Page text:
Emily's Law redux aims to punish 13-year-olds as adults
On a June morning in 2006, Lynn Johnson dropped off her two-year-old daughter, Emily, at her daycare provider's house before heading to work.
About eight hours later, Johnson got an alarming call from the daycare: Emily wouldn't wake up. Something was very wrong with her.
The next evening Emily died in the hospital.
Johnson later found out that the daycare provider's 13-year-old son had sexually assaulted Emily and thrown her into a wall, cutting off oxygen to the little girl's brain. Because he was only 13 -- just 19 days away from his 14th birthday, the age when a Minnesotan can be tried as an adult -- he was not prosecuted.
"The person who murdered our daughter is in high school, he's graduating in a few weeks," says Johnson. "That just shows you there really was no interruption to his life."
This tragic story has been told many times at the Minnesota Legislature. This year marks the fifth legislative session where a version of Emily's Law, which would lower the age of adult certification, has been introduced.
Earlier in the session, a bill aimed to lower the age in which a Minnesotan can be prosecuted as an adult from 14 years old to 10. A new version, passed by the House Judiciary Policy and Finance committee last week, would change the age to 13.
Friday could dictate whether or not this is the year Emily's Law moves forward. If it doesn't make it through the committee process by the end of the day, it will have to be couched until next time.
With a Republican-majority Legislature, Johnson admits she thought the bill would have progressed further by now.
"I thought the road would be a little easier this year," says Johnson. "We'll do this every year until they pass something."
But the bill certainly has its critics. Rep. Bobby Joe Champion, DFL-Minneapolis, worries about a bill forged out of such extreme emotion.
"My heart goes out to the family that unfortunately lost a child," says Champion. "I think that it's important for us to understand that we should never try to pass legislation or govern out of anger or some real deep emotional place."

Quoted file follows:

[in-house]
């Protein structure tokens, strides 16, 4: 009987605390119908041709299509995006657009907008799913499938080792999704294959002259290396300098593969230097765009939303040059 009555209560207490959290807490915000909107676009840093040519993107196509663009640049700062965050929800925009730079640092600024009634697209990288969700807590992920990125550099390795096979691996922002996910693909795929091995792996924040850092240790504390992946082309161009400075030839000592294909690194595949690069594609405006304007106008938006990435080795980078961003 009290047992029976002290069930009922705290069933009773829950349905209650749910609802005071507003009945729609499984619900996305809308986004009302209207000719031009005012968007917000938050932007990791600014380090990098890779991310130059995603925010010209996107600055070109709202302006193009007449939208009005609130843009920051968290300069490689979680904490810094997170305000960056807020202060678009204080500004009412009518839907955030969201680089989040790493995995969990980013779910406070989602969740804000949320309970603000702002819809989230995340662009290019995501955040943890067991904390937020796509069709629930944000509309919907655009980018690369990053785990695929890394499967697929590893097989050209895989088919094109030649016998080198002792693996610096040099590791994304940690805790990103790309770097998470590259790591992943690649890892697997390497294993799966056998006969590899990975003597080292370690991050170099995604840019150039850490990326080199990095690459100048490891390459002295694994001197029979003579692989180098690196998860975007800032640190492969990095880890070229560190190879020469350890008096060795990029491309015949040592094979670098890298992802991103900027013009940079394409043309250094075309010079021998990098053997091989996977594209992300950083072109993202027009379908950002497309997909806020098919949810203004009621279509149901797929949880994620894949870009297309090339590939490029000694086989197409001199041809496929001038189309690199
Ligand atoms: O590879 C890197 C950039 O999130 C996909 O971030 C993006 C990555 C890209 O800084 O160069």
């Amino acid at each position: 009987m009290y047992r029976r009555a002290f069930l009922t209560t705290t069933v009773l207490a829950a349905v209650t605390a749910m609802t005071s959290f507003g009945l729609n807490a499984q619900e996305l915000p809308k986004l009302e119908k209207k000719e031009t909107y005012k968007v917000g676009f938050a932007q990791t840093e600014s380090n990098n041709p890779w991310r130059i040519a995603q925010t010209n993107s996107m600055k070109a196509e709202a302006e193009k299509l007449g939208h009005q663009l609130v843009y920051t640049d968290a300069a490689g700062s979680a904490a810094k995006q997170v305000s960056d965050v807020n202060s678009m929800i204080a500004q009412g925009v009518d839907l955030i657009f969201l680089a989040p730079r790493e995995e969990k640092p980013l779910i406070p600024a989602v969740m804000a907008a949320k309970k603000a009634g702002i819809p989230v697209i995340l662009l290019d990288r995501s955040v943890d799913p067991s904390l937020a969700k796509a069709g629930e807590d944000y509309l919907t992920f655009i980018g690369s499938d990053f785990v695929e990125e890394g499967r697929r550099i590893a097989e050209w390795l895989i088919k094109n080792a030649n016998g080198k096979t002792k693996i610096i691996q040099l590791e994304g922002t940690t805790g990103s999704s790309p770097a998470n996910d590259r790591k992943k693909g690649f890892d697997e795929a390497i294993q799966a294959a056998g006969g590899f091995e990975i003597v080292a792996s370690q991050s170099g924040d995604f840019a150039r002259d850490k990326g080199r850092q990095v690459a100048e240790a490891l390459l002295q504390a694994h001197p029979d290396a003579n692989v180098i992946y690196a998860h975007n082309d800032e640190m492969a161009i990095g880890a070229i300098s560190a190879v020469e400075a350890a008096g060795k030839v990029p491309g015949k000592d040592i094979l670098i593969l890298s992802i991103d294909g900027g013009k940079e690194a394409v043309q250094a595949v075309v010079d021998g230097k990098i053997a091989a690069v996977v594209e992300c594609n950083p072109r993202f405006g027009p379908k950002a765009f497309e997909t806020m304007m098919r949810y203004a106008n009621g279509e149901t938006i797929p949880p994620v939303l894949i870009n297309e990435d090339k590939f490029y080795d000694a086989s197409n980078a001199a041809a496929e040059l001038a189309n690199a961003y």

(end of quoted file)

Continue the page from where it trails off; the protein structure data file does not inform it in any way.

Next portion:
Champion, who has worked with juvenile offenders as an attorney, also argues the bill is too harsh for kids as young as 13.
"The juvenile system really is about rehabilitation," he says. "How do we find a way to give the juveniles the tools they need so they can lead a life full of productivity and understanding, and sensitivity? And I just thought the bill was much too punitive."
Over the years, Johnson has dealt with many critics of Emily's Law, and has tried to make amendments to widen its appeal. The most recent version stipulate kids 13 and up could be certified as adults in the eyes of the court for violent offenses. If convicted, a 13-year-old would receive a juvenile sentence and a stayed adult sentence. The latter sentence would only go into effect if they commit another crime or violate the terms of the court-ordered agreement, and could not include prison time (though it could involve jail time).
If it doesn't pass this session, Johnson says she'll be back next time to testify again.
"I know that nothing will change in my case," says Johnson. "And I get sick of people thinking that I'm doing this out of vindication or out of revenge or out of emotion. Yeah, I'm emotional because in my case, in my daughter's case, there was no justice. I don't want another family to have to worry about that when they're burying their little boy or little girl."
Clarification: The newest version of Emily's Law wouldn't certify a 13-year-old as an adult. It would allow a 13-year-old to be prosecuted as an Extended Jurisdiction Juvenile, though this could entail a stayed adult sentence.
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